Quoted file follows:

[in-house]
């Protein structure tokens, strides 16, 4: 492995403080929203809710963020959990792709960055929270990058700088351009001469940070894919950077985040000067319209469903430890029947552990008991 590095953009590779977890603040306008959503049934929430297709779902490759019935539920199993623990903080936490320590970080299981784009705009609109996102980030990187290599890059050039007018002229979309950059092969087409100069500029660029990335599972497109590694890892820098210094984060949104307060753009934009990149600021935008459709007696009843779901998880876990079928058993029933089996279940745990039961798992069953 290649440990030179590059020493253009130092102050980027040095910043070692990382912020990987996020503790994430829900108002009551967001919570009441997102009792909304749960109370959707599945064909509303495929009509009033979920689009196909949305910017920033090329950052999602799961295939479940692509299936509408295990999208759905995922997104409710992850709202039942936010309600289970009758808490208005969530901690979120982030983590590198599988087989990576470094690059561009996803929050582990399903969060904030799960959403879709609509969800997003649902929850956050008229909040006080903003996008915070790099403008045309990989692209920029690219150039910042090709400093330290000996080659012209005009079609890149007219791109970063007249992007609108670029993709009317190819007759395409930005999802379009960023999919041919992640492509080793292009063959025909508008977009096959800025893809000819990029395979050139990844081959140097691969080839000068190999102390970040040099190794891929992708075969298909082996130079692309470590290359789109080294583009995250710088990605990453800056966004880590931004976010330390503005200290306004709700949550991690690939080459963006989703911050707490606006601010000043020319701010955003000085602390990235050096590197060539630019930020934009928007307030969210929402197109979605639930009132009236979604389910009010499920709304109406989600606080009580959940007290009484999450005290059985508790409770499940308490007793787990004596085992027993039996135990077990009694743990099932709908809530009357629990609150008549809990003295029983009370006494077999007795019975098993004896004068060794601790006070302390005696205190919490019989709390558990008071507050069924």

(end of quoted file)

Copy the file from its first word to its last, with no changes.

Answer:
[in-house]
């Protein structure tokens, strides 16, 4: 492995403080929203809710963020959990792709960055929270990058700088351009001469940070894919950077985040000067319209469903430890029947552990008991 590095953009590779977890603040306008959503049934929430297709779902490759019935539920199993623990903080936490320590970080299981784009705009609109996102980030990187290599890059050039007018002229979309950059092969087409100069500029660029990335599972497109590694890892820098210094984060949104307060753009934009990149600021935008459709007696009843779901998880876990079928058993029933089996279940745990039961798992069953 290649440990030179590059020493253009130092102050980027040095910043070692990382912020990987996020503790994430829900108002009551967001919570009441997102009792909304749960109370959707599945064909509303495929009509009033979920689009196909949305910017920033090329950052999602799961295939479940692509299936509408295990999208759905995922997104409710992850709202039942936010309600289970009758808490208005969530901690979120982030983590590198599988087989990576470094690059561009996803929050582990399903969060904030799960959403879709609509969800997003649902929850956050008229909040006080903003996008915070790099403008045309990989692209920029690219150039910042090709400093330290000996080659012209005009079609890149007219791109970063007249992007609108670029993709009317190819007759395409930005999802379009960023999919041919992640492509080793292009063959025909508008977009096959800025893809000819990029395979050139990844081959140097691969080839000068190999102390970040040099190794891929992708075969298909082996130079692309470590290359789109080294583009995250710088990605990453800056966004880590931004976010330390503005200290306004709700949550991690690939080459963006989703911050707490606006601010000043020319701010955003000085602390990235050096590197060539630019930020934009928007307030969210929402197109979605639930009132009236979604389910009010499920709304109406989600606080009580959940007290009484999450005290059985508790409770499940308490007793787990004596085992027993039996135990077990009694743990099932709908809530009357629990609150008549809990003295029983009370006494077999007795019975098993004896004068060794601790006070302390005696205190919490019989709390558990008071507050069924």